[FOUNTAIN]China’s ‘shard’ diplomacy

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[FOUNTAIN]China’s ‘shard’ diplomacy

On April 12, 1978, about 100 Chinese ships appeared in the East China Sea in the area called the Diaoyutai Islands among Chinese, but is known as the Senkaku Islands in Japan. When Tokyo protested, China covered up the case, calling it accidental. In October of the same year, Deng Xiaoping visited Japan. Mr. Deng faced a barrage of questions about his stance on the Senkaku Islands. He said the problem could not be solved for a while because the two parties have different views. He added that he expected the next generation would be wiser and find a solution both parties could agree on. Tokyo interpreted the response as an acknowledgement of Japan’s dominion. However, China took it differently, considering it a tactic to buy time. Until the next generation when China grew stronger, Beijing would not make an issue out of the disputed islands.
Another body of water in the middle of a dispute is the Spratly Islands in the South China Sea. The treasure house of minerals consists of more than 400 reefs and islands.
Six nations ― China, Taiwan, Vietnam, Malaysia, the Philippines and Brunei ― have interest in the islands. China claims sovereignty over the islands because pottery from the Qin and Han dynasties was found there. James Lilley, who had served as the U.S. ambassador to China, has called it, “shard diplomacy.” After a shard of ancient Chinese pottery was found on one of the islands in the South China Sea, China claimed sovereignty over the island. Based on that claim, China insists the entire South China Sea belongs to it.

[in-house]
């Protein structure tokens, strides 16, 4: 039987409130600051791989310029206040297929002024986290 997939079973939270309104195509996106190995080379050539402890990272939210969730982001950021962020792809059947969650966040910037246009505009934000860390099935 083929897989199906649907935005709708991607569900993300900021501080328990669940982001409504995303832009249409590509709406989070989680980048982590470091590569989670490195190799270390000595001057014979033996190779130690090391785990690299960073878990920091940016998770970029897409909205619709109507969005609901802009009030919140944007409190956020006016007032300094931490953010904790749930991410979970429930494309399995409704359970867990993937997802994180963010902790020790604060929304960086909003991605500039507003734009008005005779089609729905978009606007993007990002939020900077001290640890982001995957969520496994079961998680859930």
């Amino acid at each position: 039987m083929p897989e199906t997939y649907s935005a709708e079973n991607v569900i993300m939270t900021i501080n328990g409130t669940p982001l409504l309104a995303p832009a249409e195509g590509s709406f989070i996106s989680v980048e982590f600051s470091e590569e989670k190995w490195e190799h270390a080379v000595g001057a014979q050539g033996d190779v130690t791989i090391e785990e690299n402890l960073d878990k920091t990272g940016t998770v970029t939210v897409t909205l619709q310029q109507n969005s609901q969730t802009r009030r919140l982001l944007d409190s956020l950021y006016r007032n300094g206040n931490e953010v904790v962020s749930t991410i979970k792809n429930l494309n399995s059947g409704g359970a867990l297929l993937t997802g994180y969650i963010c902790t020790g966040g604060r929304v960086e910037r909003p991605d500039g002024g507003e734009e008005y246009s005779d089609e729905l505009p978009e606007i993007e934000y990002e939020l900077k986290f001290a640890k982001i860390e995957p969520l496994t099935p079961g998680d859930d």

On the Spratly Islands, Beijing set forth the principle that China had sovereignty of the islands, but will put the dispute aside and pursue joint development. Since 1997, it has changed the principle, dropping the part that China has sovereignty. As the Spratly Islands garnered international attention as a disputed area, Beijing must have felt pressure not to act like it was pursuing hegemony.
China has brought up the issue of Ieodo, the reef which the Chinese call Suyan Rock. Beijing warned, “There is no territorial dispute over Suyan Rock. Suyan Rock lies in the zone where the exclusive economic zones of the two countries overlap. Korea must not make a unilateral move.” China did not say there was no territorial dispute as a way to remind Korea the rock does not legally qualify as a territory under the United Nations Convention on the Law of the Sea. Beijing wants to hide its territorial ambitions and buy time. Maybe China is working hard to find a shard near Ieodo. China seems to have begun a “maritime project” as well.

by You Sang-chul

The writer is the Asia news editor at the JoongAng Ilbo.
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